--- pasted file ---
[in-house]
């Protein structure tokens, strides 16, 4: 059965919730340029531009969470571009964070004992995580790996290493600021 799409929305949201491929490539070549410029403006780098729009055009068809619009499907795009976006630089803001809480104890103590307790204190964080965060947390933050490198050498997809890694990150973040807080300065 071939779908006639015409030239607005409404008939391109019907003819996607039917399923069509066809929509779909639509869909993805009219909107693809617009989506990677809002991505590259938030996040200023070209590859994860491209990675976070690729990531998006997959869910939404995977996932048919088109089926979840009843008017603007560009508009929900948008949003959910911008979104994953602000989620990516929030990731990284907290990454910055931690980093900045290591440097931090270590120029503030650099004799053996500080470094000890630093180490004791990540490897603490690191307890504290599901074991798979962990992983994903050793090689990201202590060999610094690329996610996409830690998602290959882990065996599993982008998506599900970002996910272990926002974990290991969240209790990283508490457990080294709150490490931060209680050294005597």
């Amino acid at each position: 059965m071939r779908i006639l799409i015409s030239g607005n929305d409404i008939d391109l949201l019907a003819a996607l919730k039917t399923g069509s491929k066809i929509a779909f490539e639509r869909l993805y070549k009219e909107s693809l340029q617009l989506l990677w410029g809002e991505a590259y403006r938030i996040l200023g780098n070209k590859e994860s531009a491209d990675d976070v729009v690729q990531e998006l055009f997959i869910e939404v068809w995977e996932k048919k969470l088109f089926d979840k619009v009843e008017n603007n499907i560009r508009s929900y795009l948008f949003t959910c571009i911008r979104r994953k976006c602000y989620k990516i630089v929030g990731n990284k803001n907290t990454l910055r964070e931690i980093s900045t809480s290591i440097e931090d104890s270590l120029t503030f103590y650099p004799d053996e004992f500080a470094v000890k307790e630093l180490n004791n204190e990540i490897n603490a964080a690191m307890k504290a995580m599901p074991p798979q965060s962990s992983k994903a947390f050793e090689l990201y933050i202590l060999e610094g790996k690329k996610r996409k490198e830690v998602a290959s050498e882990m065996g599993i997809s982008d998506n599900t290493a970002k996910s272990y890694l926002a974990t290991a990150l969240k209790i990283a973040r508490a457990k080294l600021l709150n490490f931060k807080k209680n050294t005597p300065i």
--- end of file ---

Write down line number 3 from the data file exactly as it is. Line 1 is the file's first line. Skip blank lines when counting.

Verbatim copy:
């Amino acid at each position: 059965m071939r779908i006639l799409i015409s030239g607005n929305d409404i008939d391109l949201l019907a003819a996607l919730k039917t399923g069509s491929k066809i929509a779909f490539e639509r869909l993805y070549k009219e909107s693809l340029q617009l989506l990677w410029g809002e991505a590259y403006r938030i996040l200023g780098n070209k590859e994860s531009a491209d990675d976070v729009v690729q990531e998006l055009f997959i869910e939404v068809w995977e996932k048919k969470l088109f089926d979840k619009v009843e008017n603007n499907i560009r508009s929900y795009l948008f949003t959910c571009i911008r979104r994953k976006c602000y989620k990516i630089v929030g990731n990284k803001n907290t990454l910055r964070e931690i980093s900045t809480s290591i440097e931090d104890s270590l120029t503030f103590y650099p004799d053996e004992f500080a470094v000890k307790e630093l180490n004791n204190e990540i490897n603490a964080a690191m307890k504290a995580m599901p074991p798979q965060s962990s992983k994903a947390f050793e090689l990201y933050i202590l060999e610094g790996k690329k996610r996409k490198e830690v998602a290959s050498e882990m065996g599993i997809s982008d998506n599900t290493a970002k996910s272990y890694l926002a974990t290991a990150l969240k209790i990283a973040r508490a457990k080294l600021l709150n490490f931060k807080k209680n050294t005597p300065i």